If at 5:35 p.m. yesterday afternoon you’d asked Caroline to predict what the next two minutes of her life would be like—if you’d really pushed her to try and imagine the slipperiest, most exasperating chain of events waiting to envelop her—it’s a fair bet she wouldn’t have managed to catch a whiff of the eventual truth.
Isn’t that how it always is with vomit?
I was out running and she was home with the boys. Both Jay and Wally have continued to suffer pretty bad colds but on this particular late-afternoon they were bearing their afflictions well: Wally was bouncing in her arms on his rubber band legs; Jay was crawling across her lap, having fallen once again into the persona of “Baby Jay,” who babbles and wants to nurse and manages somehow to be even more trifling than his toddler alter-ego.
So there they were, the three of them all tangled together on the floor when Wally started to choke. He’s been prone to gagging since the day he was born and he’s lost his lunch more than a few times this past week on account of all the mucus in his system.
Caroline knew what was about to happen but she couldn’t move fast enough—Baby Jay had her pinned. So, like a soldier who falls on a grenade to save his comrades, Caroline pivoted Wally towards her chest to spare the carpet. He got her good.
The shock of the first projectile was enough to bring Baby Jay back to reality. He scrambled off of Caroline’s lap and offered a tentative diagnosis: “Wally threw up?”
Caroline would have answered, but there was no time to waste—she knew these things come in waves. She drew on every ounce of hamstring strength and managed to lift herself off the floor without using her hands. She cradled Wally in one arm, used the other to try and keep the mess contained to her shirt, and raced towards the bathroom. No sooner had her feet hit linoleum than Wally went off again.
A few seconds later the episode would have seemed complete. Wally was face down in Caroline’s arms. Tears and snot and milk were slick on his face. Caroline took one giant step to the far side of the mess. She pulled a hand towel off a rack and applied it gently to Wally’s face. “There, there,” she might have said. “It’s all over now.”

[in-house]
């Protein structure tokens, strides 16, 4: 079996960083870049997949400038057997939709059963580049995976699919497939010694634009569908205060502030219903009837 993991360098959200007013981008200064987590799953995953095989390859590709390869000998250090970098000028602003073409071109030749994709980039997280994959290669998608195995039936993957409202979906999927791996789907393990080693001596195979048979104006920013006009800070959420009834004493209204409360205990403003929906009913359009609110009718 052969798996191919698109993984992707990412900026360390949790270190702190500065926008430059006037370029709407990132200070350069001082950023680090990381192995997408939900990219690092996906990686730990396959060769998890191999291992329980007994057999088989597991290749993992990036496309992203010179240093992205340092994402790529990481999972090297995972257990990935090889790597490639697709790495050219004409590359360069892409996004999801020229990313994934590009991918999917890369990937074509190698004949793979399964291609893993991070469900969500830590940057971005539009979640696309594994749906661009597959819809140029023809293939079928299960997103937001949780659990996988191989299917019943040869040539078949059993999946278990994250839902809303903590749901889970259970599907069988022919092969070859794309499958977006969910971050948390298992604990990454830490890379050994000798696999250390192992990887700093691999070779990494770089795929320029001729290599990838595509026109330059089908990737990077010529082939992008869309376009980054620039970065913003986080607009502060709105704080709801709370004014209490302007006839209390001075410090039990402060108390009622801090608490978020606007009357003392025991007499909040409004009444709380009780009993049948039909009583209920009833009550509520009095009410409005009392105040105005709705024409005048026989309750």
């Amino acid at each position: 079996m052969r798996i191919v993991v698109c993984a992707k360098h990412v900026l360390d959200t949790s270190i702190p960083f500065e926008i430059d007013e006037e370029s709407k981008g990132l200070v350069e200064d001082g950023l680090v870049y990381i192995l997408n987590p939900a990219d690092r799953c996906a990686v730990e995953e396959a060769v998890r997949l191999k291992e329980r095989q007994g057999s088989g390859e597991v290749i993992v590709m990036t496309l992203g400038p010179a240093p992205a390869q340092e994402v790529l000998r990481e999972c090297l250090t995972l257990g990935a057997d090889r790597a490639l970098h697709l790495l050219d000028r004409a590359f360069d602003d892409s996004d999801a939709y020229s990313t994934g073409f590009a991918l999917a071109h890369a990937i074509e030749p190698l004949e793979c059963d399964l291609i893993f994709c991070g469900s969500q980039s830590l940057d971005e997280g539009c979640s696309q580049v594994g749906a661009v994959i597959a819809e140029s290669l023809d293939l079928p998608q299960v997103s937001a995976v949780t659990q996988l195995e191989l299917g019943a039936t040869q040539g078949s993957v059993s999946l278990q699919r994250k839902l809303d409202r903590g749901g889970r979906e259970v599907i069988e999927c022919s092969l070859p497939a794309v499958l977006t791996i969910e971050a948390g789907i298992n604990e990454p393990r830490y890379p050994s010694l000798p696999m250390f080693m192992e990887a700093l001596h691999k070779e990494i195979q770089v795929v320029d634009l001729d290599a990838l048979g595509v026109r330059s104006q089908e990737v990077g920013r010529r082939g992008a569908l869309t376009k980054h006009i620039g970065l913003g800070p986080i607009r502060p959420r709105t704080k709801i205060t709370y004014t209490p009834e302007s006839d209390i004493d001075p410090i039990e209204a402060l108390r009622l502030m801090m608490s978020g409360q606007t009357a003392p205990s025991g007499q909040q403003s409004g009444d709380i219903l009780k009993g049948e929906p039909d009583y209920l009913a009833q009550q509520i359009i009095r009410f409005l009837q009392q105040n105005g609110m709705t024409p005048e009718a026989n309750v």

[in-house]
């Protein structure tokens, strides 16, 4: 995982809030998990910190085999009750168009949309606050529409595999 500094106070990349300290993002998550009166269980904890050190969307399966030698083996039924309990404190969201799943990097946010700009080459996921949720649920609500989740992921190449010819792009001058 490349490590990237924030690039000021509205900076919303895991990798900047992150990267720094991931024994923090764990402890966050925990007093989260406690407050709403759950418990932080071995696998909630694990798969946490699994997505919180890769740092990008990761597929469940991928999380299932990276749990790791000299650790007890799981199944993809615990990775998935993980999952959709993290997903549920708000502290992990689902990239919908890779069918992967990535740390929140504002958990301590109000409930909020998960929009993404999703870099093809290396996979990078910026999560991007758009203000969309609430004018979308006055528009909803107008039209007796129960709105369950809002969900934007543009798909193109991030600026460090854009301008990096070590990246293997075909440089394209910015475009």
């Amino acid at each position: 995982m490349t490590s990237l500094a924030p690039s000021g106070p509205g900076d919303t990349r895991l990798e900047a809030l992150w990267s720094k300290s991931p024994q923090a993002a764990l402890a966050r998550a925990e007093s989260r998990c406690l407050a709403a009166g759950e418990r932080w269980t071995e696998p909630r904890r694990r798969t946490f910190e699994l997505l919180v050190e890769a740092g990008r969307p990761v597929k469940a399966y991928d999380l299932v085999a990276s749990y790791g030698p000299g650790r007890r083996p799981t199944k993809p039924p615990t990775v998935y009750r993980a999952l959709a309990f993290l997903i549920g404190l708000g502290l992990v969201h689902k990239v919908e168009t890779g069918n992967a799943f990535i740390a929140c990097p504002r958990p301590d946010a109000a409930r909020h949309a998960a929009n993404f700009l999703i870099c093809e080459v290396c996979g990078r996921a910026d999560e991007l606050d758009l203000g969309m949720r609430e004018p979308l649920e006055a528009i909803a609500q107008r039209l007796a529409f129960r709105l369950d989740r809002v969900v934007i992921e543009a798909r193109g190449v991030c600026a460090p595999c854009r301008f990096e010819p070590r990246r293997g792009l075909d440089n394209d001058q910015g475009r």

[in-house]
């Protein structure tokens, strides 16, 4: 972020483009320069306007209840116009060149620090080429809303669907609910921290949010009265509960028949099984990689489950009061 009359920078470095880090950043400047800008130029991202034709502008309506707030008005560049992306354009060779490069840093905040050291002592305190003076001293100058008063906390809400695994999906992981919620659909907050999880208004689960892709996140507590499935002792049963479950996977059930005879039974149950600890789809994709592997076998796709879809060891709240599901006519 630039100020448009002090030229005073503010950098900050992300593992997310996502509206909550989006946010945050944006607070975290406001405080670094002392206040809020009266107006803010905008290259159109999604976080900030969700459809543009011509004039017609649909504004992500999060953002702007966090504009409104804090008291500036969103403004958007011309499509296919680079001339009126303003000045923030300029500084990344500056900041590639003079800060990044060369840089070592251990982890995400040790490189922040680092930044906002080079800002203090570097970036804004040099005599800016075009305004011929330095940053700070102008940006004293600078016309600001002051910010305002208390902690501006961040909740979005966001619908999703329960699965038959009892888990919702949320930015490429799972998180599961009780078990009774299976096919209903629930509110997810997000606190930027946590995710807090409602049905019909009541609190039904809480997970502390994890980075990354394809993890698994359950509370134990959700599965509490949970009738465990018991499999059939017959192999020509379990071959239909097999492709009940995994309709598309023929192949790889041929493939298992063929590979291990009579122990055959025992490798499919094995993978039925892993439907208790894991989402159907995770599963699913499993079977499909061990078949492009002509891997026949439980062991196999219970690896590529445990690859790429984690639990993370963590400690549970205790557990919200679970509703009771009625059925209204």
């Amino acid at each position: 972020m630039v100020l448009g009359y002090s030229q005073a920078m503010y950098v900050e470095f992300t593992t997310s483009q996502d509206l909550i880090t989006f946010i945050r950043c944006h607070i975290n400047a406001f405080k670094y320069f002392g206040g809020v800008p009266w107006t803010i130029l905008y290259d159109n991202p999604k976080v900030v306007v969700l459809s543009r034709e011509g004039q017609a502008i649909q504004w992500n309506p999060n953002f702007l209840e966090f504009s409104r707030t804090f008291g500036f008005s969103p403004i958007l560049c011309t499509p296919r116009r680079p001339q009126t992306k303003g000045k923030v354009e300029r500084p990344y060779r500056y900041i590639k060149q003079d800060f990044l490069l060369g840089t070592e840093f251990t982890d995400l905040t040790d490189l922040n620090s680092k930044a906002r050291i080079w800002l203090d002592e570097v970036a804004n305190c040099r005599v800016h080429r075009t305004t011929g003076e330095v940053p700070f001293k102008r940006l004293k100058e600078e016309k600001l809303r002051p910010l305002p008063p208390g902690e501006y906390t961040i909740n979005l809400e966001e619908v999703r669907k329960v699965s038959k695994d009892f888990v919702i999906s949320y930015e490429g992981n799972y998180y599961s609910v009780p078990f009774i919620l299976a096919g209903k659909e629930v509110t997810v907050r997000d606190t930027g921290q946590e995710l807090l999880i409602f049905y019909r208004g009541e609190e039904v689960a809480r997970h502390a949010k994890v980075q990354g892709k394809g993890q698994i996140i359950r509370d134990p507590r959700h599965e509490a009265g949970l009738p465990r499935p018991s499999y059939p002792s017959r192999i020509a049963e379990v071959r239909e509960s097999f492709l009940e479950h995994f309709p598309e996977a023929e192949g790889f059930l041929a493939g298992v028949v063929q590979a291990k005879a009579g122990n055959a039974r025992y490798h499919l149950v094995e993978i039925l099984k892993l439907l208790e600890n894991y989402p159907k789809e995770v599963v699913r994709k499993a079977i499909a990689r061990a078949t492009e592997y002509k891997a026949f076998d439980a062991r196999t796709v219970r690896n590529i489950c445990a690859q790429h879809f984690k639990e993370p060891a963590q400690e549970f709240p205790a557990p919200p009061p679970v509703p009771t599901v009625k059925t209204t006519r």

“What’s all over now?” asked a voice. It was Jay, for sure, but where exactly was he standing? Her brain measured the sound of his voice and mapped it against the geography of the bathroom floor and the events of the last twenty seconds. All signs pointed towards disaster. Caroline spun around and sure enough there was Jay, standing smack in the center of the splash zone.
Caroline locked eyes with Jay. She spoke slowly and clearly as if giving instructions for how to defuse a bomb. “Whatever you do,” she said, “don’t move.”
Caroline took a giant step back across the mess. On the other side she dabbed a few more times at Wally’s face and put him down on the playroom carpet. Then she ran upstairs like the track star she should have been to get two more towels from the linen closet.
At this point you’re probably performing some calculations of your own. You’re trying to estimate how far it might have been from the bathroom to the linen closet; you’re thinking about how quickly a panicked mother in the prime of her life can climb six stairs and run down a hallway. And if you’re really, really good you might be asking yourself the most important question of all: Just how fast can Wally crawl these days?
Caroline found the towels and turned around. She reached the top of the playroom stairs, started down, and then froze in her tracks. She couldn’t see the bathroom from where she stood but she could see the spot on the playroom floor where she’d left Wally. He quite clearly was not there anymore.
Where he was, of course, was with his beloved big brother. This might not have been a problem, except that for the first time all week Jay had done exactly what he’d been told to do: He hadn’t moved an inch from his position in the middle of Wally’s puke. Only now he had company, in the form of an eight-month-old with absolutely no survival instincts sliding around at his feet.
Caroline stood in the doorway to the bathroom. For the last two minutes she’d been moving as fast as she could but now she sighed and let her arms fall to her side. Wally looked up at her from his puddle. Jay looked down at his brother. Caroline looked at both her precious boys. “So this is how it ends,” she thought.